Stories about: Marsha Moses

The softer the nanoparticle, the better the drug delivery to tumors

Nanolipogels, pictured here, are a promising drug delivery system
Nanolipogels of different stiffness, as seen through a transmission electron microscope. Credit: Moses lab/Boston Children’s Hospital.

For the first time, scientists have shown that the elasticity of nanoparticles can affect how cells take them up in ways that can significantly improve drug delivery to tumors.

A team of Boston Children’s Hospital researchers led by Marsha A. Moses, PhD, who directs the Vascular Biology Program, created a novel nanolipogel-based drug delivery system that allowed the team to investigate the exclusive role of nanoparticle elasticity on the mechanisms of cell entry.

Their findings — that softer nanolipogels more efficiently enter cells using a different internalization pathway than their stiffer counterparts — were recently published in Nature Communications.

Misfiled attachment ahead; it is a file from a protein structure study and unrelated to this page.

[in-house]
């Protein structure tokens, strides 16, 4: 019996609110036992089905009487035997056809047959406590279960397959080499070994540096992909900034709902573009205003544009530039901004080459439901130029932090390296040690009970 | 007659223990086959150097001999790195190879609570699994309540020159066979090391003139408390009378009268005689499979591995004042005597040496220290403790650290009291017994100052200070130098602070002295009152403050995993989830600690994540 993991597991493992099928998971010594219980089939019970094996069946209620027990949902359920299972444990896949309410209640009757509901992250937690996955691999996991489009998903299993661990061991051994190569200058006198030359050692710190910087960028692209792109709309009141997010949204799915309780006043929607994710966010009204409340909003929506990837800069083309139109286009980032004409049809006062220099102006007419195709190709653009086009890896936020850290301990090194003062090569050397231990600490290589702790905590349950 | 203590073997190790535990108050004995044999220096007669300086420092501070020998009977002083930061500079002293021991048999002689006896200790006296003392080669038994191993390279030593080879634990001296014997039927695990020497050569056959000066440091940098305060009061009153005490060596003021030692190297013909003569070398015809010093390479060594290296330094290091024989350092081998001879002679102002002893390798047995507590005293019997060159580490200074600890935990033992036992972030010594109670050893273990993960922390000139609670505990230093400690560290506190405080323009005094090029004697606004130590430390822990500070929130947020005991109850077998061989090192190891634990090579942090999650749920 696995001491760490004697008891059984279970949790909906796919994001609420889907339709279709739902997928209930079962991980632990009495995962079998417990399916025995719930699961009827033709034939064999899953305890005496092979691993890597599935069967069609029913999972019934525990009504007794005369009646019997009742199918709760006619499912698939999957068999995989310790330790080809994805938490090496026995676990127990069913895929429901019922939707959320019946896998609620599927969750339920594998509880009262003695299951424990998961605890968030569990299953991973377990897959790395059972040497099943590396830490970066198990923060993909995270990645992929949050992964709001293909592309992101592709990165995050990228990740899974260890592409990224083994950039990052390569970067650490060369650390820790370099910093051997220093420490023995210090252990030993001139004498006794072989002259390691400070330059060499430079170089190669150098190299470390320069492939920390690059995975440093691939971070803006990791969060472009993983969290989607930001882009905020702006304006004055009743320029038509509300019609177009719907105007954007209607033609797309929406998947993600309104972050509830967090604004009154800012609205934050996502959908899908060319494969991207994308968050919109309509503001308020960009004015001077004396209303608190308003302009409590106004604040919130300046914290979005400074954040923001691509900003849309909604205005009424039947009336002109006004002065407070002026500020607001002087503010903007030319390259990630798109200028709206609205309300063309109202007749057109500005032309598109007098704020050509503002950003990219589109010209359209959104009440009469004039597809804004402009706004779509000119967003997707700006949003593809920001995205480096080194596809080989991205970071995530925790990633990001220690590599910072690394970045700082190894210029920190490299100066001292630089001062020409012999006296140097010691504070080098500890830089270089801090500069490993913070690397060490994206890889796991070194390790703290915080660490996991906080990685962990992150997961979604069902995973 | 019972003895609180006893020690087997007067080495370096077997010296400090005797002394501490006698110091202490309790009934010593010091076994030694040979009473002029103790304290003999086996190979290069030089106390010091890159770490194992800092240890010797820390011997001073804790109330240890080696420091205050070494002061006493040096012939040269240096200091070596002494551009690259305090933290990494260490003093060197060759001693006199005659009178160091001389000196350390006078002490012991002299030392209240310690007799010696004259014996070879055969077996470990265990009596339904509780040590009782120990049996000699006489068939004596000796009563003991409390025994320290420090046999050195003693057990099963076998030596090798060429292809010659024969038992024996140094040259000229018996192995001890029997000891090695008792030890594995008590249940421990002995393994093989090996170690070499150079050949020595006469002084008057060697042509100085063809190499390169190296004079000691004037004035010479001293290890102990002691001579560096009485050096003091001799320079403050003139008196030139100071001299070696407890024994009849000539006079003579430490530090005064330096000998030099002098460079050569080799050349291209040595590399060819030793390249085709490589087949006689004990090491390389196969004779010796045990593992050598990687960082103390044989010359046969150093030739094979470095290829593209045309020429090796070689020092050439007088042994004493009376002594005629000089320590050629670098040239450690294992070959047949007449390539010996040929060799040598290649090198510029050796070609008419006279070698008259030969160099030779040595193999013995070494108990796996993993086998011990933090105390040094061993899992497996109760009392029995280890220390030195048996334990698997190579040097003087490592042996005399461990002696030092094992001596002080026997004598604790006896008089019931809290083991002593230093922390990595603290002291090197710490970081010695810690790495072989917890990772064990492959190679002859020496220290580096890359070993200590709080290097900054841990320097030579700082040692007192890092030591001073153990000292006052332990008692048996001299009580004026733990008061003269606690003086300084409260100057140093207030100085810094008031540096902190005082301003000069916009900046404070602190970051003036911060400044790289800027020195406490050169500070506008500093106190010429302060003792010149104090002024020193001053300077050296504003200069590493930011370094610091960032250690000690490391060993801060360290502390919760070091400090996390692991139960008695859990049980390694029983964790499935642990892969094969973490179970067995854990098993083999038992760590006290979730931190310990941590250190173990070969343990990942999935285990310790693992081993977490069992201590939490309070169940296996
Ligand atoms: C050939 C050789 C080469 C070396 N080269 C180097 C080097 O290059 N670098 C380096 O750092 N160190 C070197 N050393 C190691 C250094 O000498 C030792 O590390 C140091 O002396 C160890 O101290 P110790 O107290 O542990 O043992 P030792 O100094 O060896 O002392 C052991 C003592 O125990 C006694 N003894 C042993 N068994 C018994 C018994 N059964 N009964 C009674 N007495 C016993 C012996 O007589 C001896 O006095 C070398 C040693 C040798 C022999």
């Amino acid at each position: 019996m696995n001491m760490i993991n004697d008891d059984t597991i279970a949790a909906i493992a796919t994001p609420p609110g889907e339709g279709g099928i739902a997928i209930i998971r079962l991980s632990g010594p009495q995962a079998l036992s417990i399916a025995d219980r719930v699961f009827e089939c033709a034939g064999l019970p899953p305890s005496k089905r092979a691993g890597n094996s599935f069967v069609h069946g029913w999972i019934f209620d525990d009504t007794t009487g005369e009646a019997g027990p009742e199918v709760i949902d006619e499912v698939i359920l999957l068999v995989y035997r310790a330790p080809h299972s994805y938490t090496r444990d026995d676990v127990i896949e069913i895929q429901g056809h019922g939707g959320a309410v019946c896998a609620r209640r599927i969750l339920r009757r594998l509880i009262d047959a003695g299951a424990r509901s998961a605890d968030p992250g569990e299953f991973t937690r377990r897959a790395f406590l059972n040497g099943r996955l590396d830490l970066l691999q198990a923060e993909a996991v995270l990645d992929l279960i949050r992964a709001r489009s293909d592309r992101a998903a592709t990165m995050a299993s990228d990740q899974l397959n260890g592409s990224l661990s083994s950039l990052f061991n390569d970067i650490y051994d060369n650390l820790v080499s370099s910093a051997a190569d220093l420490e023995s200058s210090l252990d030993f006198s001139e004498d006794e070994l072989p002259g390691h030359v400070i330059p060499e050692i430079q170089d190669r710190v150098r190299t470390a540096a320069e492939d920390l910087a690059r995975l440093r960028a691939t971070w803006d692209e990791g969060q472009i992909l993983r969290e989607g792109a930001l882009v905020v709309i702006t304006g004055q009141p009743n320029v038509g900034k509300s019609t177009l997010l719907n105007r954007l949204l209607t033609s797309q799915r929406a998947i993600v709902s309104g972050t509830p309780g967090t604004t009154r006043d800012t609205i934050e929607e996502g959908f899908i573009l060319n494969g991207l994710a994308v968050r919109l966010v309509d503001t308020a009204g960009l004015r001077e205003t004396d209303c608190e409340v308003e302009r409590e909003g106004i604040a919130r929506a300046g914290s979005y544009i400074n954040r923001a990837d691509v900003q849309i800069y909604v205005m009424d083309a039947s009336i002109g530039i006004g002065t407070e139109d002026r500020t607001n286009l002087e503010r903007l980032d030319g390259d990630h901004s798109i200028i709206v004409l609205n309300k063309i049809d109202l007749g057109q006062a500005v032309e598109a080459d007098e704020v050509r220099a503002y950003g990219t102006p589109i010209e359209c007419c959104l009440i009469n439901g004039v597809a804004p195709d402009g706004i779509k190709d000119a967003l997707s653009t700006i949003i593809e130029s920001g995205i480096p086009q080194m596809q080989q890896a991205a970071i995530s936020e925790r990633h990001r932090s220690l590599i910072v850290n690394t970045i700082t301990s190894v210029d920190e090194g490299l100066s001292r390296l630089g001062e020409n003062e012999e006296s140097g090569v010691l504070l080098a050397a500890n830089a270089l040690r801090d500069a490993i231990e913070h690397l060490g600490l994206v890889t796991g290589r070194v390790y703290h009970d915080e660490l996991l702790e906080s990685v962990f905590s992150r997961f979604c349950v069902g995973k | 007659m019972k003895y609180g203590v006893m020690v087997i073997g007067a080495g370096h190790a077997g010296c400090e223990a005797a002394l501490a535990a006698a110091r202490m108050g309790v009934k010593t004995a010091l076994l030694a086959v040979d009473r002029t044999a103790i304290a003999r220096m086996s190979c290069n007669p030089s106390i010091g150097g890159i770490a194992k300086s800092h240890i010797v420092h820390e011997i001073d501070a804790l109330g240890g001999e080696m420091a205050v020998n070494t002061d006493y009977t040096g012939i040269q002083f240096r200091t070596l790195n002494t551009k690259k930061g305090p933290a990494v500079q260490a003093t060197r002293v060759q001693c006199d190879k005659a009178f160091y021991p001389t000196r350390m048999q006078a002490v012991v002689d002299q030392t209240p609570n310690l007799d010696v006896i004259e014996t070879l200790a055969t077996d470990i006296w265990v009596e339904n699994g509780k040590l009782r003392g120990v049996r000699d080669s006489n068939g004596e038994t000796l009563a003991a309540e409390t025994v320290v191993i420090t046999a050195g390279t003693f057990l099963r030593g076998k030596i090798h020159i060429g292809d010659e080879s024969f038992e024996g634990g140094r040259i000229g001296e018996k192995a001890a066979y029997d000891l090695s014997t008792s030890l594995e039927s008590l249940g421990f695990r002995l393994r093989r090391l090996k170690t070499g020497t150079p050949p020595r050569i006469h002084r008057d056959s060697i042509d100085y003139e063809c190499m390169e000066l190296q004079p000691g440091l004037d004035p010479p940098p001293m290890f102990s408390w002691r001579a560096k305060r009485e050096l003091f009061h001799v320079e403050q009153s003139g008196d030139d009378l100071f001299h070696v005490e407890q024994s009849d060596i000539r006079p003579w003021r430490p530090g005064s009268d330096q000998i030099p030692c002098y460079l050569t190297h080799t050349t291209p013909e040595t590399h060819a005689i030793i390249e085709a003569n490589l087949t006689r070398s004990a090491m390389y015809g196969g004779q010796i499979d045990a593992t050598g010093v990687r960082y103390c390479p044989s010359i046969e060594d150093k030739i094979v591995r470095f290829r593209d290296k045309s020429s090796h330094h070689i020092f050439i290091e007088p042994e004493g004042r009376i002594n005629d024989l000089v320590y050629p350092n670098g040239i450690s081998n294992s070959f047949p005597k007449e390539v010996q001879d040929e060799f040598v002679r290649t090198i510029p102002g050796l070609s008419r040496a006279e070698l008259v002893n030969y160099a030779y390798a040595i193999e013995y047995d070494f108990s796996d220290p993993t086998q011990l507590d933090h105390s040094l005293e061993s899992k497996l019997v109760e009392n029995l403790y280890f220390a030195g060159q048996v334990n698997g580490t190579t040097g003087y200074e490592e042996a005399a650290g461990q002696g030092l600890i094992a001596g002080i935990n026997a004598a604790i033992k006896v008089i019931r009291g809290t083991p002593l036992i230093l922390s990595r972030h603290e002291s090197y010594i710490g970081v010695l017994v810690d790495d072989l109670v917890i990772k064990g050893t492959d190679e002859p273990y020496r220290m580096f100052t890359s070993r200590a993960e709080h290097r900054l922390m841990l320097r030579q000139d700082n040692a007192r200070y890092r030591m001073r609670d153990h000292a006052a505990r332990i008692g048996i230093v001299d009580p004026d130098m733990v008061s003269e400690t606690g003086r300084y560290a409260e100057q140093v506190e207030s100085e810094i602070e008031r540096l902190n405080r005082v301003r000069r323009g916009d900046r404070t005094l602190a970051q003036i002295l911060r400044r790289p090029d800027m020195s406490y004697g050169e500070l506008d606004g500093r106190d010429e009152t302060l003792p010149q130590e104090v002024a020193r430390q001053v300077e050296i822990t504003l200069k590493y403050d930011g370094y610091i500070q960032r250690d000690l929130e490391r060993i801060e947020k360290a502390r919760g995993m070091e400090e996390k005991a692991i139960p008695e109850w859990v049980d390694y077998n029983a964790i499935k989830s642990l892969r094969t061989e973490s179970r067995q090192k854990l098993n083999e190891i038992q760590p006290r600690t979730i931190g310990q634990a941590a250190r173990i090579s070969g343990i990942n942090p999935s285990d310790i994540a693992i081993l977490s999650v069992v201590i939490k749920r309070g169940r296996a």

Read Full Story | Leave a Comment

Flipping the switch on tumor growth

Pictures of angiogenic tumor cells
Time-lapse imaging can reveal tell-tale changes in cellular behaviors associated with tumor growth.

Without a blood supply, a tumor can remain dormant and harmless. But new blood vessel growth from an existing vessel, a process called angiogenesis, is a hallmark of both benign and malignant tumors. During angiogenesis, blood vessels invade tumors and activate them, fueling their growth.

Now, Marsha A. Moses, PhD, who directs the Vascular Biology Program at Boston Children’s Hospital, and members of her laboratory have revealed that a specialized imaging system can detect changes in cell behaviors. These changes predict when tumors are leaving a state of dormancy and becoming more likely to grow.

Read Full Story | Leave a Comment